Five key issues need to be addressed when designing a routing solution for wireless ad-hoc networks. First, changes in topology may cause a routing protocol to create permanent loops in its tables. A classic example of this is the permanent looping caused in Routing Information Protocol (RIP). When a loop is formed, data packets keep traversing the loop, causing congestion and using up resources like buffer space and link bandwidth. A wireless network running an algorithm that does not prevent permanent loops is even more susceptible because of the high rate of topology change. A by product of congestion is the reduction of battery life of routers, causing partition of the network in extreme cases.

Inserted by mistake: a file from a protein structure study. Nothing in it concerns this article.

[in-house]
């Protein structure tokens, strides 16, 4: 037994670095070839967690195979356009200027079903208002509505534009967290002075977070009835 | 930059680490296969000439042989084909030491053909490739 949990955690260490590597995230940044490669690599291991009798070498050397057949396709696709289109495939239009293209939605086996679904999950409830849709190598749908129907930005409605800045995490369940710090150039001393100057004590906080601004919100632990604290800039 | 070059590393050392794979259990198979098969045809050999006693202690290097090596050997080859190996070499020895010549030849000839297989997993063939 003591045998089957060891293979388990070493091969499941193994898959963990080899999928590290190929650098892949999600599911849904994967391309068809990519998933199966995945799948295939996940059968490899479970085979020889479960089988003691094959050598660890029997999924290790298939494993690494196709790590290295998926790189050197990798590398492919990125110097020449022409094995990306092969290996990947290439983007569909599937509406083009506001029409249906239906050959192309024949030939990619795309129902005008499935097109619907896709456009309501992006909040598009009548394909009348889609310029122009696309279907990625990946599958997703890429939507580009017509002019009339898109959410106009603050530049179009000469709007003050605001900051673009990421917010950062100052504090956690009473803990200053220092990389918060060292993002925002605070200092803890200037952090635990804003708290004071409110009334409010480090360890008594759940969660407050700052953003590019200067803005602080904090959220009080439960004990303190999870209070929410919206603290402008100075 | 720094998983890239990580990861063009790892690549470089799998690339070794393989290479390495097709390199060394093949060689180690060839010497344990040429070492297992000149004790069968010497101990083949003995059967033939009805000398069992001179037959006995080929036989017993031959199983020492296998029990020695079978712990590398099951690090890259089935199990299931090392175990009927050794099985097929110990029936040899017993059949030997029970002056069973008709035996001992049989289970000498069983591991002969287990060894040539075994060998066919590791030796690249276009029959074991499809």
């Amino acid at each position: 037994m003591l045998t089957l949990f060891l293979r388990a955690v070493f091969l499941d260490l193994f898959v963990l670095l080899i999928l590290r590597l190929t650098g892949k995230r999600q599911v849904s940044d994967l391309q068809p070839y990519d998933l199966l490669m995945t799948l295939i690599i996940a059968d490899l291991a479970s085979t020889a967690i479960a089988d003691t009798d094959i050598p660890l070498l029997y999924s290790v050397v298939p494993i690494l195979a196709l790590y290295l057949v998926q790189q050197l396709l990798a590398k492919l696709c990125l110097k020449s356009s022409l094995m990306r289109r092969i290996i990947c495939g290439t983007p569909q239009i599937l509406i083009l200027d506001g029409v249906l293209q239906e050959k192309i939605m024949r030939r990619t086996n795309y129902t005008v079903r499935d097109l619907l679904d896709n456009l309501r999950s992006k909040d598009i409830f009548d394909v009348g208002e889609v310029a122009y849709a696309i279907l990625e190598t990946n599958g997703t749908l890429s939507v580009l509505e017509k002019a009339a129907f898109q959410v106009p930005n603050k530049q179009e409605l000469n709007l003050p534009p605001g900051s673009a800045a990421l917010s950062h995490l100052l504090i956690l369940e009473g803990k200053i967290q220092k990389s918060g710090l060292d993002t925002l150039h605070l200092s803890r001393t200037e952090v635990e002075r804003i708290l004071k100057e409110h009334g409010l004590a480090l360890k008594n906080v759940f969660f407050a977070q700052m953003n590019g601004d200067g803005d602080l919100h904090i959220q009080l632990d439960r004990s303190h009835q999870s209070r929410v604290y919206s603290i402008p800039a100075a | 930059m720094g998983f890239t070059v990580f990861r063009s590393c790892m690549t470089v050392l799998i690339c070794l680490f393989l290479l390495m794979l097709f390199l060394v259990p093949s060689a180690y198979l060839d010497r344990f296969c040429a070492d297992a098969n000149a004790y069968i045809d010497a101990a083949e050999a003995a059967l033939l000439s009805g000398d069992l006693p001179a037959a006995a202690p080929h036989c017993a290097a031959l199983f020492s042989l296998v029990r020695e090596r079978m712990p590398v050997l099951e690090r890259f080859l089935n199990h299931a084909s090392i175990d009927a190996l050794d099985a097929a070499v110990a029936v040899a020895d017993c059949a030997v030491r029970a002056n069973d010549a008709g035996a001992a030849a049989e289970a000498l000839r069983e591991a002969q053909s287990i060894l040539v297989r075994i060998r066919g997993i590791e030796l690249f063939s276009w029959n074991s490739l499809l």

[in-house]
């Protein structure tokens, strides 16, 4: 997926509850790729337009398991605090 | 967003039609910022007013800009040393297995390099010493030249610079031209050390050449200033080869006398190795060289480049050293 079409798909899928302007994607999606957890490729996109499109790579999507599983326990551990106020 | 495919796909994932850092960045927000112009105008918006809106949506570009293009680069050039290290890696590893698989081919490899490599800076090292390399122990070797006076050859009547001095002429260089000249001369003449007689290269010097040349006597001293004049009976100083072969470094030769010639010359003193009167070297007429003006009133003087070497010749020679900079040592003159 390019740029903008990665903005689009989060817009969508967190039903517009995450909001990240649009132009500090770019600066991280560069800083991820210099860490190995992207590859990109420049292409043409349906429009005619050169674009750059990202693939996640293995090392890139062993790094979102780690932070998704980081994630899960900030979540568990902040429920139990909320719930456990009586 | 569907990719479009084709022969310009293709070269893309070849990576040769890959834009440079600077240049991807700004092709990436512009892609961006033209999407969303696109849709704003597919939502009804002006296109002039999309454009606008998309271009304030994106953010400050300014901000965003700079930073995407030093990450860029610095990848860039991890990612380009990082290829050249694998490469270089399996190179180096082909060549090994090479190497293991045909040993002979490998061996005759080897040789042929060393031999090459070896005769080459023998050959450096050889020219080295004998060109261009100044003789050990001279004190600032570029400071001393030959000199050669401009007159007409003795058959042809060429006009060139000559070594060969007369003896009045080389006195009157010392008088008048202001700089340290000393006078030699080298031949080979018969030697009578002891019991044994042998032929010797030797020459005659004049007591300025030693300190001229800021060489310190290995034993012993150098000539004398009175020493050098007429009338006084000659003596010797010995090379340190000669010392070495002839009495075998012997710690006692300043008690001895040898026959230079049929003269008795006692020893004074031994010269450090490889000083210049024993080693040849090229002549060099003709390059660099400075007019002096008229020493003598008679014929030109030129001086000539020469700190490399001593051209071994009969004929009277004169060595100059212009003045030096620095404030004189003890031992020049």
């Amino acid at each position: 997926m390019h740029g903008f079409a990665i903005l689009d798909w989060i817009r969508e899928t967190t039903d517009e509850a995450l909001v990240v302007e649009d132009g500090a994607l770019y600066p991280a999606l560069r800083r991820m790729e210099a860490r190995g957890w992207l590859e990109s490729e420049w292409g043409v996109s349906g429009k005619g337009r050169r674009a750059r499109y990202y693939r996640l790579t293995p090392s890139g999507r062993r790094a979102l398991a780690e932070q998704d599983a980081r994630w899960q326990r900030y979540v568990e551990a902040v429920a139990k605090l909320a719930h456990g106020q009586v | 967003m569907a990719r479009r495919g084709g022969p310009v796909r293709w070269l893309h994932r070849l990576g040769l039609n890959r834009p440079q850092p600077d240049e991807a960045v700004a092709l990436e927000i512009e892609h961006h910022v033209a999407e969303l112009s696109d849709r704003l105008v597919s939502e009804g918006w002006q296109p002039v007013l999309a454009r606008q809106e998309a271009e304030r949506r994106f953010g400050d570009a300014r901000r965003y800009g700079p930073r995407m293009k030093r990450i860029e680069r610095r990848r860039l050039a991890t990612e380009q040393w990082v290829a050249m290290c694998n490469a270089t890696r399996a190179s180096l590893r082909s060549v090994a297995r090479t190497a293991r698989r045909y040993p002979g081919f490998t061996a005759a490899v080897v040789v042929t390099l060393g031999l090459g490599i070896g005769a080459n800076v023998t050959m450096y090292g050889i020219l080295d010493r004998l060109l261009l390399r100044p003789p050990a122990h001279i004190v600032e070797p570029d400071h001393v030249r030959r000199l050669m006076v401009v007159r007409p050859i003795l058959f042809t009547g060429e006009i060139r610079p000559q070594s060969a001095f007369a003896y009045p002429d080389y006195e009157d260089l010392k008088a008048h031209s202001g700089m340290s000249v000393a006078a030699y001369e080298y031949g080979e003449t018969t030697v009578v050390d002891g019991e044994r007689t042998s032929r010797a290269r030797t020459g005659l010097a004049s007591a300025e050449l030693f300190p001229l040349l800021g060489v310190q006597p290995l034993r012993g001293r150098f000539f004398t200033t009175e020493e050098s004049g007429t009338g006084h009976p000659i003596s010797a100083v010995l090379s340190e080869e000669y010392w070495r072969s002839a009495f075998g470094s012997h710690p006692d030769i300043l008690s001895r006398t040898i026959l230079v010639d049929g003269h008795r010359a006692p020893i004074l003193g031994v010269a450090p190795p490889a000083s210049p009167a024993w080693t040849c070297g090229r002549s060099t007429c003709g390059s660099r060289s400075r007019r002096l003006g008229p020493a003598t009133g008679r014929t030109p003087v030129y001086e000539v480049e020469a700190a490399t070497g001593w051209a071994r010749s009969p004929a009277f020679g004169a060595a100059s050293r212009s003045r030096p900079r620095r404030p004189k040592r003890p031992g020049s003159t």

Second, with most of today's on-demand routing protocols, when a destination fails or becomes unreachable from a network component, a source trying to obtain a path to the destination finds that its flood-search for the destination fails, but is unable to determine whether or not it should start another flood search. The search could have failed simply due to temporary link failures induced by fading or node mobility, for example. There are no inherent mechanisms in these on-demand routing protocols that would prevent a source from repeating its search in the event that the destination is not reachable, which we call the searching-to-infinity problem. This problem also makes the (wired or wireless) network running an on-demand routing protocol susceptible to a unique form of attack, where a malicious router can indefinitely query a network for a destination that does not exist, thus causing congestion due to queries. Consequently, external mechanisms are used today in order to stop sources from sending unnecessary queries. In DSR and AODV, routers do not keep state about the search queries in progress, and the application accessing the on-demand routing service must implement a hold-down time after a search fails; however, just as is the case in Cisco's IGRP , it is difficult to determine an adequate length of hold-down time or how many times a source should persist requesting a path to a destination. In addition, each source must go through the process independently.